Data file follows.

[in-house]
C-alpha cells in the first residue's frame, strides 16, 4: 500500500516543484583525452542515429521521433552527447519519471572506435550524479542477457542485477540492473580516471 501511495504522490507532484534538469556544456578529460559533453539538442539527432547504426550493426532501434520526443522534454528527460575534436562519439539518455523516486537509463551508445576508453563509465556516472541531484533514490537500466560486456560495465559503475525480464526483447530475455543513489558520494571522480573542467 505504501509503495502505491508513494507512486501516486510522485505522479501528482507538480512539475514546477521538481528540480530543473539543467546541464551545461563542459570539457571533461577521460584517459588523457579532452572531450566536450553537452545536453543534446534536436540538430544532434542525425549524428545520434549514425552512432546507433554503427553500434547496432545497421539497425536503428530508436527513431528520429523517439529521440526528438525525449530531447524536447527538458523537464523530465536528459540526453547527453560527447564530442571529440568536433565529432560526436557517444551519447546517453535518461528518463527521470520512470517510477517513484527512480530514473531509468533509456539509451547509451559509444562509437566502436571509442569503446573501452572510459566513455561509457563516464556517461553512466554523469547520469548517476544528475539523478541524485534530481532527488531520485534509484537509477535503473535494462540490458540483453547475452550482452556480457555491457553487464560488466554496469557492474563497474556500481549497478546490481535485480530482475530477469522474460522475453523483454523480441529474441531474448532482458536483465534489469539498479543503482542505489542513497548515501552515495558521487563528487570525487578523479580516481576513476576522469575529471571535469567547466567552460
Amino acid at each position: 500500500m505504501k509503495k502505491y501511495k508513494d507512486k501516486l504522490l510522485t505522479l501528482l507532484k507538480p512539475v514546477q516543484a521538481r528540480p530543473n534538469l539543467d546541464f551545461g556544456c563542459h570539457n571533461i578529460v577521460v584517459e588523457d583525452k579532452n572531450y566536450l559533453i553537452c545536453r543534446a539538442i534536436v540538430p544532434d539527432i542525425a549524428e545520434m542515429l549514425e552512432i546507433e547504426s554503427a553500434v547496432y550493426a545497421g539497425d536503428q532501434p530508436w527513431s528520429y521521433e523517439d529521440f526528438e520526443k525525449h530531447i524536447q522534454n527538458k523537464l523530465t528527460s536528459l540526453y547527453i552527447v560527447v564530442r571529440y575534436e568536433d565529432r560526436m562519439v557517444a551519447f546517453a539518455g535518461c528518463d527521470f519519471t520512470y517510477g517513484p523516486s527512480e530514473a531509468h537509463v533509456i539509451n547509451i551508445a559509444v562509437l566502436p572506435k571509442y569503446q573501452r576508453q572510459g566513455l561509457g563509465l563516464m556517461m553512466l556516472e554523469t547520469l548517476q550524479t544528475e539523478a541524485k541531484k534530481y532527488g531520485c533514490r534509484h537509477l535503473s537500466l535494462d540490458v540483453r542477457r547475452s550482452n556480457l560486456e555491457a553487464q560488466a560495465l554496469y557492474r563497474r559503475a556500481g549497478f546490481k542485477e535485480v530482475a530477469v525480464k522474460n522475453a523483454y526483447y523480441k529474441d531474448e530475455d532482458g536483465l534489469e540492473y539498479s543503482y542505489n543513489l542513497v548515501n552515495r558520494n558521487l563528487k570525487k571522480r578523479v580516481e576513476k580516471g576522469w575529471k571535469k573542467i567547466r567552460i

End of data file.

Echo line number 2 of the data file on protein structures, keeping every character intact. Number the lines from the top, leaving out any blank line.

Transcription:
C-alpha cells in the first residue's frame, strides 16, 4: 500500500516543484583525452542515429521521433552527447519519471572506435550524479542477457542485477540492473580516471 501511495504522490507532484534538469556544456578529460559533453539538442539527432547504426550493426532501434520526443522534454528527460575534436562519439539518455523516486537509463551508445576508453563509465556516472541531484533514490537500466560486456560495465559503475525480464526483447530475455543513489558520494571522480573542467 505504501509503495502505491508513494507512486501516486510522485505522479501528482507538480512539475514546477521538481528540480530543473539543467546541464551545461563542459570539457571533461577521460584517459588523457579532452572531450566536450553537452545536453543534446534536436540538430544532434542525425549524428545520434549514425552512432546507433554503427553500434547496432545497421539497425536503428530508436527513431528520429523517439529521440526528438525525449530531447524536447527538458523537464523530465536528459540526453547527453560527447564530442571529440568536433565529432560526436557517444551519447546517453535518461528518463527521470520512470517510477517513484527512480530514473531509468533509456539509451547509451559509444562509437566502436571509442569503446573501452572510459566513455561509457563516464556517461553512466554523469547520469548517476544528475539523478541524485534530481532527488531520485534509484537509477535503473535494462540490458540483453547475452550482452556480457555491457553487464560488466554496469557492474563497474556500481549497478546490481535485480530482475530477469522474460522475453523483454523480441529474441531474448532482458536483465534489469539498479543503482542505489542513497548515501552515495558521487563528487570525487578523479580516481576513476576522469575529471571535469567547466567552460